Monthly Archives: September, 2016

Letters bruce-springsteen_e-street

A subscriber wrote, “What are harvest tools? You say they’re tools to help extract more value from ideas, but can you be more specific?”

Beneath autumn’s extravagant moons, I’ve been mulling over the same question. Art season’s cotillion boogies under these gibbous globes — it’s reaping time. For all the summer plantings, think of your harvest tools as multi-pronged — in both your equipment and your means of distribution.

Letters edvard-munch__ashes

At exam time in university I used to notice a curious burst of wild creativity. Due to the pressure — when I ought to be buckling down and attending to study — my mind somehow overflowed with inviting new projects. It was at that time I invented a method of applying paint to canvasses from great distances with the use of a hot-air balloon. Another time it was an idea for a series of paintings based on microscopic examination of a campus quad. I call this phenomenon “Anxiety creativity” or “AC.”

Letters peter-schmidt_flowing-in-the-right-direction

Acting on a tip, I downloaded from the app store a deck of imagination prompts. Originally created in 1975 by musician Brian Eno and painter Peter Schmidt, Oblique Strategies began as a box of index-sized cards for artists, made of cut up, discarded prints from Schmidt’s studio. Now, in 2016, the cards can arrive on your phone. I found them by following the breadcrumbs from a story in the New Yorker magazine describing a world-renowned food critic who sometimes emails his editor around deadline time to say that he’s forgotten how to write. For him, Eno and Schmidt’s “strategies” have been a go-to during moments of creative malaise. But what about deadlocks at the easel? The “strategies” include:

Letters stephen-quiller_8

Rain drums on the studio roof. We wait for spring and I’m fooling with the colours of summer. A slip, perhaps, to a borderline zone: the goofy idea that colours are people. It started with a quote from Marc Chagall: “All colours are the friends of their neighbors and the lovers of their opposites.”

Letters glen_hansard

Several years ago, my dad asked me to join him for a workshop at Hollyhock, an island retreat on the West Coast of Canada. After a crisis of confidence, I agreed and we found ourselves a few months later on the beach with a group of keen and diverse painters. We took turns with demos, talks, exercises and crits, working as a gelled but paradoxical unit. Our students seemed to enjoy the yin and yang of our strokes.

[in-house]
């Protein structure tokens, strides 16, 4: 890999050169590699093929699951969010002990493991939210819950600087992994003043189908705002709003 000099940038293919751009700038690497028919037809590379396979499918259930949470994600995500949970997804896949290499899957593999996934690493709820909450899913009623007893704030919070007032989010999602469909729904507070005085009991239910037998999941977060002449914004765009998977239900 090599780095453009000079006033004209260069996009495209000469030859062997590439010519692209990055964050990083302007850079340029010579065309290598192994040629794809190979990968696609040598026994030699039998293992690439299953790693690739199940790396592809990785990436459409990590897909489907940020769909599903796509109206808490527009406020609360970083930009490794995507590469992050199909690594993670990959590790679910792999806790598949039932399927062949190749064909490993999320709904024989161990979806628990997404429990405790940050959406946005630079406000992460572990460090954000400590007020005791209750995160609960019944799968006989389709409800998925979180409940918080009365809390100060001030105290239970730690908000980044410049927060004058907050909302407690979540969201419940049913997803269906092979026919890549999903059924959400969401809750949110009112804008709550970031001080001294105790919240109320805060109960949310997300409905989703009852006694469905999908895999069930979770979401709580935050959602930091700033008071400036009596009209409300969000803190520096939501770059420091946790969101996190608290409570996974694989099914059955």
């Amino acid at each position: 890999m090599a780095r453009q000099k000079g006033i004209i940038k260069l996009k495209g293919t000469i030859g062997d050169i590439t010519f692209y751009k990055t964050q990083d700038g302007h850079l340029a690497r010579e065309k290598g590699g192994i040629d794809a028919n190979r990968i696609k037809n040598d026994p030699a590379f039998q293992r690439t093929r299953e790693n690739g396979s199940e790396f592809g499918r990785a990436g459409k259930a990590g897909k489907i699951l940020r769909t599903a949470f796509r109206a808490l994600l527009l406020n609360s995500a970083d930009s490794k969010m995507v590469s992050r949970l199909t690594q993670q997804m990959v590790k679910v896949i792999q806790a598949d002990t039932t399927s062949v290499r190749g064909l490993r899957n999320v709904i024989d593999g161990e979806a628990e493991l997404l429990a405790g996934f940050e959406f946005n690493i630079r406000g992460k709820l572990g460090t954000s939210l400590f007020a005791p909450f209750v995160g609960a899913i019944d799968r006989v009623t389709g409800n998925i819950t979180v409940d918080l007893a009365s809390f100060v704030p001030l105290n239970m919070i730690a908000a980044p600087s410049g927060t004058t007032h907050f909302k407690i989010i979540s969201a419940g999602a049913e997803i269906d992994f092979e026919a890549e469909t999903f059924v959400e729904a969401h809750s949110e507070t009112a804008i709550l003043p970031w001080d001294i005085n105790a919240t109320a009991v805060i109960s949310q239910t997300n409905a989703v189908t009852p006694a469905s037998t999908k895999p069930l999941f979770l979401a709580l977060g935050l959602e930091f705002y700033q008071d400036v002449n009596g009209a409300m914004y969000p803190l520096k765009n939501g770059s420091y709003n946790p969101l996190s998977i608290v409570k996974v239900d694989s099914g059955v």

Letters the-eishin-campas-cafeteria

Architectural visionary Christopher Alexander has produced a four-volume “essay” that attempts to cure architecture. The Nature of Order: the Art of Building and the Nature of the Universe makes some valuable assertions. Apart from being interested in the “universals” that he thinks ought to apply to buildings, I was playing with the idea of applying his principles to art in general and painting in particular:

Letters diane-warren5

Every morning at 8:30 a.m., Diane Warren drives from her home in the Hollywood Hills to an office on Sunset Boulevard she calls, “the cave.” There, she sticks to a strict schedule, working 12-16 hours per day, finishing one song per week. She credits her process to an obsessive attention to detail and a singular, one-song-at-a-time focus on melody, lyrics and chord choices.

Letters Claude_Monet_les-nympheas

There are eight paintings in these two rooms. Each is two meters high and they vary in length from six to seventeen meters. You already know I’m talking about les Nympheas — the water-lilies of Claude Monet, painted between 1899 and the end of his life in 1926, now permanently on display at the Orangerie in Paris.

Letters marina-abramovic_artist-is-present

In post-war Belgrade, Marina Abramovic’s parents were war heroes, having fought against the Nazis with the Yugoslav partisans and been rewarded with positions in the Communist party. Marina’s father was part of Marshal Tito’s elite guard, her mother director of the Museum of Art and Revolution. Her family of four lived in a larger-than-usual apartment and Marina had few responsibilities other than to do well in school.